In Fladeboe v. American Isuzu Motors, Inc., ___ Cal.App.4th ___ (Apr. 23, 2007) (modified Apr. 24, 2007), the Court of Appeal (Fourth Appellate District, Division Three) explained the doctrine of implied findings and how important it is to request a statement of decision after losing a bench trial:
The doctrine of implied findings requires the appellate court to infer the trial court made all factual findings necessary to support the judgment. (Sammis v. Stafford (1996) 48 Cal.App.4th 1935, 1942.) The doctrine is a natural and logical corollary to three fundamental principles of appellate review: (1) a judgment is presumed correct; (2) all intendments and presumptions are indulged in favor of correctness; and (3) the appellant bears the burden of providing an adequate record affirmatively proving error. (In re Marriage of Arceneaux (1990) 51 Cal.3d 1130, 1133 (Arceneaux); Denham v. Superior Court (1970) 2 Cal.3d 557, 564; Maria P. v. Riles (1987) 43 Cal.3d 1281, 1295.)
In a bench trial, how does an appellant obtain a record affirmatively proving the trial court erred by failing to make factual findings on an issue? The appellant must secure a statement of decision under Code of Civil Procedure section 632 and, pursuant to Code of Civil Procedure section 634, bring any ambiguities and omissions in the statement of decision to the trial court’s attention. ....
Securing a statement of decision is the first step, but is not necessarily enough, to avoid the doctrine of implied findings. Litigants must also bring ambiguities and omissions in the statement of decision’s factual findings to the trial court’s attention—or suffer the consequences. Code of Civil Procedure section 634 states if omissions or ambiguities in the statement of decision’s factual findings are timely brought to the trial court’s attention, “it shall not be inferred on appeal ... that the trial court decided in favor of the prevailing party as to those facts or on that issue.”
The Arceneaux court explained the “clear implication” of section 634 is that if a party fails to bring omissions or ambiguities in the statement of decision’s factual findings to the trial court’s attention, then “that party waives the right to claim on appeal that the statement was deficient in these regards,” and the appellate court will infer the trial court made implied factual findings to support the judgment. (Arceneaux, supra, 51 Cal.3d at pp. 1133?1134.) “[S]ection 634 clearly refers to a party’s need to point out deficiencies in the trial court’s statement of decision as a condition of avoiding such implied findings, rather than merely to request such a statement initially as provided in section 632.” (Id. at p. 1134.) In contrast, a party does not waive objections to legal errors appearing on the face of the statement of decision by failing to respond to it. (United Services Auto. Assn. v. Dalrymple (1991) 232 Cal.App.3d 182, 186.)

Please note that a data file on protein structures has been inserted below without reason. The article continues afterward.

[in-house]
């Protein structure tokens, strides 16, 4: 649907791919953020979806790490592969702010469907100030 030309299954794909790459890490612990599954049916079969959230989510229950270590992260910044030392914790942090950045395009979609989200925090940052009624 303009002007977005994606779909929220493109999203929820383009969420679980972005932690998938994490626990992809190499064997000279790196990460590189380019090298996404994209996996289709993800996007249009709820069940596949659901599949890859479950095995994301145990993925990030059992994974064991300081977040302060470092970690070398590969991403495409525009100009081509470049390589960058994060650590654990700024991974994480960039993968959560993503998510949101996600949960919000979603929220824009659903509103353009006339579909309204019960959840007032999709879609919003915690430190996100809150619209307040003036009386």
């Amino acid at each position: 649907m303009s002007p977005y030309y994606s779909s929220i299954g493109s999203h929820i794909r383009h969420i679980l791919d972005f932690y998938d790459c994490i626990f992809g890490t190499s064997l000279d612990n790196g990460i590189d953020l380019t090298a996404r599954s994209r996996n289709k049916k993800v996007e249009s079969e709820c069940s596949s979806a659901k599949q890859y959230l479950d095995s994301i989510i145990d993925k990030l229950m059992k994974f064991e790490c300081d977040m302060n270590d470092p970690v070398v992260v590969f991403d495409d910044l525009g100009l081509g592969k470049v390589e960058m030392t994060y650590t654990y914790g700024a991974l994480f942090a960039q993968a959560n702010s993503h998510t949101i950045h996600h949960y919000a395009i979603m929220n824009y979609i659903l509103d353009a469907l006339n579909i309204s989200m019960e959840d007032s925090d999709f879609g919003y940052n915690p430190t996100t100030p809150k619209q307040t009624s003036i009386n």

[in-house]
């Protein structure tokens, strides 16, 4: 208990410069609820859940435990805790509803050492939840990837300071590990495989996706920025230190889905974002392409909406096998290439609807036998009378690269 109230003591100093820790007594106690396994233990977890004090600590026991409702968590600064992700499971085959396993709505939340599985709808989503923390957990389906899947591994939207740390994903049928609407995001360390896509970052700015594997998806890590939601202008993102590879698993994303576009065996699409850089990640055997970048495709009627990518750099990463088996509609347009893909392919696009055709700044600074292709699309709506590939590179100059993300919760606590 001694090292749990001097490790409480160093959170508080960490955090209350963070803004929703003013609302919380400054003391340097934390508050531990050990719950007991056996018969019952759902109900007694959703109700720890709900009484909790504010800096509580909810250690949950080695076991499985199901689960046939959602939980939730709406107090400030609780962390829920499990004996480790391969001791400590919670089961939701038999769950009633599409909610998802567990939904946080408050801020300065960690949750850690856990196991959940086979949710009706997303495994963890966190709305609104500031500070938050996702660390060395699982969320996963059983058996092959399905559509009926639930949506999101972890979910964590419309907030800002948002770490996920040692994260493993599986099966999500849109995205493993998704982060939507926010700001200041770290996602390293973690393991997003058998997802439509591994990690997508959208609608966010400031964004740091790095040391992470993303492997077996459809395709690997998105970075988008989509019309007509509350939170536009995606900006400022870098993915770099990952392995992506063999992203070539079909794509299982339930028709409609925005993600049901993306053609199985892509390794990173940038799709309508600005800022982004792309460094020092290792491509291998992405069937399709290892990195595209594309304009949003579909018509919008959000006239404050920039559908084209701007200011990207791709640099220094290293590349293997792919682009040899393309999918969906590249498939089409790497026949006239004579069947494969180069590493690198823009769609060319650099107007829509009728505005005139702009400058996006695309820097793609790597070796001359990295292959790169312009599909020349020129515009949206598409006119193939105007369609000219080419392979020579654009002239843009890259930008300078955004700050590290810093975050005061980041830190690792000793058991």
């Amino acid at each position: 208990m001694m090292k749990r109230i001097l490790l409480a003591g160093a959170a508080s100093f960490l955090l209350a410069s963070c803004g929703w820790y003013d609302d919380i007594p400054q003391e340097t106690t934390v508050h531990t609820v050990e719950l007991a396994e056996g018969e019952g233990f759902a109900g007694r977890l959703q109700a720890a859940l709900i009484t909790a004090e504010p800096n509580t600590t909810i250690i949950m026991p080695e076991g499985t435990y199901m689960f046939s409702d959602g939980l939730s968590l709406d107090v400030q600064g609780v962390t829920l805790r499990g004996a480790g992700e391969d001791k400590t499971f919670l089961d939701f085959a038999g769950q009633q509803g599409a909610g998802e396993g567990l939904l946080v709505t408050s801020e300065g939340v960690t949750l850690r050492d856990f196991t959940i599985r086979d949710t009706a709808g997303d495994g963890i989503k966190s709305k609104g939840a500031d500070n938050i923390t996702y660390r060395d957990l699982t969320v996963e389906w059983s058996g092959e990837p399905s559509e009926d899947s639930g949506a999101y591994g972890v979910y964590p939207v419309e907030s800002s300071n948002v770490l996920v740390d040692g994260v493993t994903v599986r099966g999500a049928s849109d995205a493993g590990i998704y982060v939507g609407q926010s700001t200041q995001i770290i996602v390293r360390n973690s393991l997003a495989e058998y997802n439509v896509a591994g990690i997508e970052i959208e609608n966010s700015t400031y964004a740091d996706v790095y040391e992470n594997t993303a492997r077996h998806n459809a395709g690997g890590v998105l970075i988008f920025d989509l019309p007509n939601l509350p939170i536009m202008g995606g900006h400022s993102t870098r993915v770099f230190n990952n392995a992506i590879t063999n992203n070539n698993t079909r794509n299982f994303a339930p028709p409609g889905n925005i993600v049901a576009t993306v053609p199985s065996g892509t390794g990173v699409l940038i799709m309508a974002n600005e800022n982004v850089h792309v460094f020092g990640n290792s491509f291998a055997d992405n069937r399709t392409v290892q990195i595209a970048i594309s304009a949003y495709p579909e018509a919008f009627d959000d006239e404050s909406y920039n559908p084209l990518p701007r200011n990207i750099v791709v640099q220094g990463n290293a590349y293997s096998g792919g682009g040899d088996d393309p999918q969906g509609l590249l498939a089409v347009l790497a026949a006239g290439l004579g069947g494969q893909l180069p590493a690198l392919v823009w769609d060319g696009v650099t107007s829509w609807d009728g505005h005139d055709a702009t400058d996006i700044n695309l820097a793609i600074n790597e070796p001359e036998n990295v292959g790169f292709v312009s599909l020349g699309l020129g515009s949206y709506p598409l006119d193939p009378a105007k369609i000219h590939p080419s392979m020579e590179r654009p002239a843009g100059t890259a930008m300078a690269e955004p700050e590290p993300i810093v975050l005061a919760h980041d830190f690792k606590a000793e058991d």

Thus, as the Arceneaux court explained, the statutes describe a two-step process for avoiding implied factual findings. First, a party must request a statement of decision pursuant to Code of Civil Procedure section 632. (Arceneaux, supra, 51 Cal.3d at p. 1134.) Second, if the trial court issues a statement of decision, a party claiming omissions or ambiguities in the factual findings must bring the omissions or ambiguities to the trial court’s attention. (Ibid.)
If the party challenging the statement of decision fails to bring omissions or ambiguities in it to the trial court’s attention, then, under Code of Civil Procedure section 634, the appellate court will infer the trial court made implied factual findings favorable to the prevailing party on all issues necessary to support the judgment, including the omitted or ambiguously resolved issues. (Arceneaux, supra, 51 Cal.3d at pp. 1133-1134; SFPP v. Burlington Northern & Santa Fe Ry. Co. (2004) 121 Cal.App.4th 452, 462; Tusher v. Gabrielsen (1998) 68 Cal.App.4th 131, 140.) The appellate court then reviews the implied factual findings under the substantial evidence standard. (Michael U. v. Jamie B. (1985) 39 Cal.3d 787, 792-793; SFPP v. Burlington Northern & Santa Fe Ry. Co., supra, 121 Cal.App.4th at p. 462; County of Solano v. Vallejo Redevelopment Agency (1999) 75 Cal.App.4th 1262, 1277.) “[The appellant] did not raise any objections to the statement of decision. We therefore are required to presume the trial court made all findings necessary to support the judgment.” (Sammis v. Stafford, supra, 48 Cal.App.4th 1935, 1942.)
Slip op. at 16-18. The Court of Appeal described requesting a statement of decision in the trial court as the appellants' "first step toward meeting their burden of proving error" on appeal. Id. at 19. In this case, the appellants "failed to take any steps toward creating a record affirmatively showing the trial court did not make factual findings on the consent issue or made erroneous findings." Id. at 20. Not surprisingly, the judgment was affirmed. Id.